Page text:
Newspaper article Manchester Evening News

Brazil Go Nuts for Our Big Two Clubs

Newspaper article Manchester Evening News

Brazil Go Nuts for Our Big Two Clubs

Article excerpt

THE small football store in a regional town in southern Brazil has United and City shirts occupying pride of place in the window.

Inside, United's merchandise is almost as prevalent as that of the local heroes, Gremio and Inter, from the nearby city of Porto Alegre.

They're not village teams - both have been world champions and play in brand new stadiums with capacities of 60,000 and 56,000.

The store manager explains that he's sold four United shirts and two City shirts so far this year for just shy of Pounds 70 each, adding they that will sell many more in the bigger stores.

If you reverse it, it's inconceivable that a shop in Preston would offer Gremio or Inter shirts, but while Brazilian footballers are one of the country's most successful exports, the Brazilian league can't come close to the global appeal of England's Premier League.

Only Barcelona and Real Madrid can compete with English clubs.

If there's been a change in the last five years it's that City shirts have joined the ranks of football's biggest on sale all across South America.

United match Barcelona and Real Madrid for distribution, even in Spanish-speaking countries.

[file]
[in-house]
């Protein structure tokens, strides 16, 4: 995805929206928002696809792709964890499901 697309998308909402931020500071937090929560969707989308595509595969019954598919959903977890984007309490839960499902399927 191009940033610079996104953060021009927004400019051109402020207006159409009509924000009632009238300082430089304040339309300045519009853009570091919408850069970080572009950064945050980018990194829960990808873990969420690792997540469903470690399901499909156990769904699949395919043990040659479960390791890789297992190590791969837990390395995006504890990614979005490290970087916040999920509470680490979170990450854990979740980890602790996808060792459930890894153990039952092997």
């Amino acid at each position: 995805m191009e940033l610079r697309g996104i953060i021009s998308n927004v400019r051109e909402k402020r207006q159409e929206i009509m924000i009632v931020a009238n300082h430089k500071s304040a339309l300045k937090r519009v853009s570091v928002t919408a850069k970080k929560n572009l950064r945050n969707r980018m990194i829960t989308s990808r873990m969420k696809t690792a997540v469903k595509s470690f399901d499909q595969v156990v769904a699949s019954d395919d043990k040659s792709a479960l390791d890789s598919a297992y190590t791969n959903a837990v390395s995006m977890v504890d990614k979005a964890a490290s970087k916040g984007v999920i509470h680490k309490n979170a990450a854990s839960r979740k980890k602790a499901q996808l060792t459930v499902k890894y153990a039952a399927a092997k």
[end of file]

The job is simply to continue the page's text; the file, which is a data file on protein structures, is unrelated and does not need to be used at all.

United feel they can do even better globally with their new, yet- to-besigned merchandise deal which will begin in 2015. But how much better can they do when their goods are already on sale all around the globe? Brazil has a competitive league which has seen eight different champions since 2000 and many clubs are moving into new stadiums ahead of the World Cup finals.

Should they have been built? Spending Pounds 2.25bn on new stadiums in a country where there's huge room for improvement in education, infrastructure and the health system infuriated many Brazilians.

They love football, but many felt there were more pressing causes.

Protests were prevalent around last year's Confederations Cup, partly because Brazilians knew the world was watching.

"The protests helped," says United's Brazilian defender Rafael, who is unlikely to make his national squad. …

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